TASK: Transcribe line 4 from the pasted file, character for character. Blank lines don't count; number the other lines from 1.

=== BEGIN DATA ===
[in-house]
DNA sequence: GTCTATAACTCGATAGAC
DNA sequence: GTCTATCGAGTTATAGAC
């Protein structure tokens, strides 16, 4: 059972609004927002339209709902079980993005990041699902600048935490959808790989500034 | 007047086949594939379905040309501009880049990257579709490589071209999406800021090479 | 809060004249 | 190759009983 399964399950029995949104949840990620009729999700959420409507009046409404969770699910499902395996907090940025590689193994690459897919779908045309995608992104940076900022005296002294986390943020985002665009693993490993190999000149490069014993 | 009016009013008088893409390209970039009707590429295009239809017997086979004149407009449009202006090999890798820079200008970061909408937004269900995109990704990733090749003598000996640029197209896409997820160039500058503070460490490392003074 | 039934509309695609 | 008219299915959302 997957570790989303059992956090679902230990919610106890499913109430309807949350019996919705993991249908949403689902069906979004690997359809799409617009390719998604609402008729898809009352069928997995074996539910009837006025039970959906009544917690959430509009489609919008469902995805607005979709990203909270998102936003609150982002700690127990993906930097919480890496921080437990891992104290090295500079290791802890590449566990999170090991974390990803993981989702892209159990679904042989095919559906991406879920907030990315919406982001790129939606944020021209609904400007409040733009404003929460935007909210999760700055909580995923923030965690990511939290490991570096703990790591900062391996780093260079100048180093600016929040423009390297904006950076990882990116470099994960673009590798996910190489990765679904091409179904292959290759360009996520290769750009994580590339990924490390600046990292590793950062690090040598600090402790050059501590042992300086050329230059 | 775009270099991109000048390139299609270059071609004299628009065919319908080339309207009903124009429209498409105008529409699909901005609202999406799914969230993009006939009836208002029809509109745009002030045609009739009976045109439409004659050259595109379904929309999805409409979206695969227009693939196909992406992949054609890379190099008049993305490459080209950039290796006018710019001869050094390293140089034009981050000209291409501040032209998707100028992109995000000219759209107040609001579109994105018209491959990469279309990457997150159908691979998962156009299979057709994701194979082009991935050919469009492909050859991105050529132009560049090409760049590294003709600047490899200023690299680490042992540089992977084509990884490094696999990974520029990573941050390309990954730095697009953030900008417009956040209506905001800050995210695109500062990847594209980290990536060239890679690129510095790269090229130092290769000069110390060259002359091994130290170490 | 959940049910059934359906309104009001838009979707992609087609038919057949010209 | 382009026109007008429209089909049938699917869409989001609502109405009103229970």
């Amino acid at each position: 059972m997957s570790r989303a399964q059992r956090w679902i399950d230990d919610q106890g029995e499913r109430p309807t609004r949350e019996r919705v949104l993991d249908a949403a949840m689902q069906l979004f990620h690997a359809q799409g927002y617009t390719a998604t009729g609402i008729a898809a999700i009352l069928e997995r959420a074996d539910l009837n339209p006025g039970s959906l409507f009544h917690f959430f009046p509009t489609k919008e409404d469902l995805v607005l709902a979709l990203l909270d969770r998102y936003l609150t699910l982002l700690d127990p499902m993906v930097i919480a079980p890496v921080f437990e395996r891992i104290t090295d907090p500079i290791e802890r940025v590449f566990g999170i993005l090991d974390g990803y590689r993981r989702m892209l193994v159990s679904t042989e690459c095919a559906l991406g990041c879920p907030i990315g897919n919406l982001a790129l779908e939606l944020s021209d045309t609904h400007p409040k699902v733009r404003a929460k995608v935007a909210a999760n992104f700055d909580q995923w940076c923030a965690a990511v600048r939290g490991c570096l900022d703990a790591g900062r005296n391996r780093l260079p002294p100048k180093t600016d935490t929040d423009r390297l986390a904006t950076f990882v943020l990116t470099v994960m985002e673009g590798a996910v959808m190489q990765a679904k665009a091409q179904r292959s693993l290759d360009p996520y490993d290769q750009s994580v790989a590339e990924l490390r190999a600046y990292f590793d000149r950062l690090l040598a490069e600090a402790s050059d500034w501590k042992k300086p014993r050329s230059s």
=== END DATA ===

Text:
């Protein structure tokens, strides 16, 4: 059972609004927002339209709902079980993005990041699902600048935490959808790989500034 | 007047086949594939379905040309501009880049990257579709490589071209999406800021090479 | 809060004249 | 190759009983 399964399950029995949104949840990620009729999700959420409507009046409404969770699910499902395996907090940025590689193994690459897919779908045309995608992104940076900022005296002294986390943020985002665009693993490993190999000149490069014993 | 009016009013008088893409390209970039009707590429295009239809017997086979004149407009449009202006090999890798820079200008970061909408937004269900995109990704990733090749003598000996640029197209896409997820160039500058503070460490490392003074 | 039934509309695609 | 008219299915959302 997957570790989303059992956090679902230990919610106890499913109430309807949350019996919705993991249908949403689902069906979004690997359809799409617009390719998604609402008729898809009352069928997995074996539910009837006025039970959906009544917690959430509009489609919008469902995805607005979709990203909270998102936003609150982002700690127990993906930097919480890496921080437990891992104290090295500079290791802890590449566990999170090991974390990803993981989702892209159990679904042989095919559906991406879920907030990315919406982001790129939606944020021209609904400007409040733009404003929460935007909210999760700055909580995923923030965690990511939290490991570096703990790591900062391996780093260079100048180093600016929040423009390297904006950076990882990116470099994960673009590798996910190489990765679904091409179904292959290759360009996520290769750009994580590339990924490390600046990292590793950062690090040598600090402790050059501590042992300086050329230059 | 775009270099991109000048390139299609270059071609004299628009065919319908080339309207009903124009429209498409105008529409699909901005609202999406799914969230993009006939009836208002029809509109745009002030045609009739009976045109439409004659050259595109379904929309999805409409979206695969227009693939196909992406992949054609890379190099008049993305490459080209950039290796006018710019001869050094390293140089034009981050000209291409501040032209998707100028992109995000000219759209107040609001579109994105018209491959990469279309990457997150159908691979998962156009299979057709994701194979082009991935050919469009492909050859991105050529132009560049090409760049590294003709600047490899200023690299680490042992540089992977084509990884490094696999990974520029990573941050390309990954730095697009953030900008417009956040209506905001800050995210695109500062990847594209980290990536060239890679690129510095790269090229130092290769000069110390060259002359091994130290170490 | 959940049910059934359906309104009001838009979707992609087609038919057949010209 | 382009026109007008429209089909049938699917869409989001609502109405009103229970």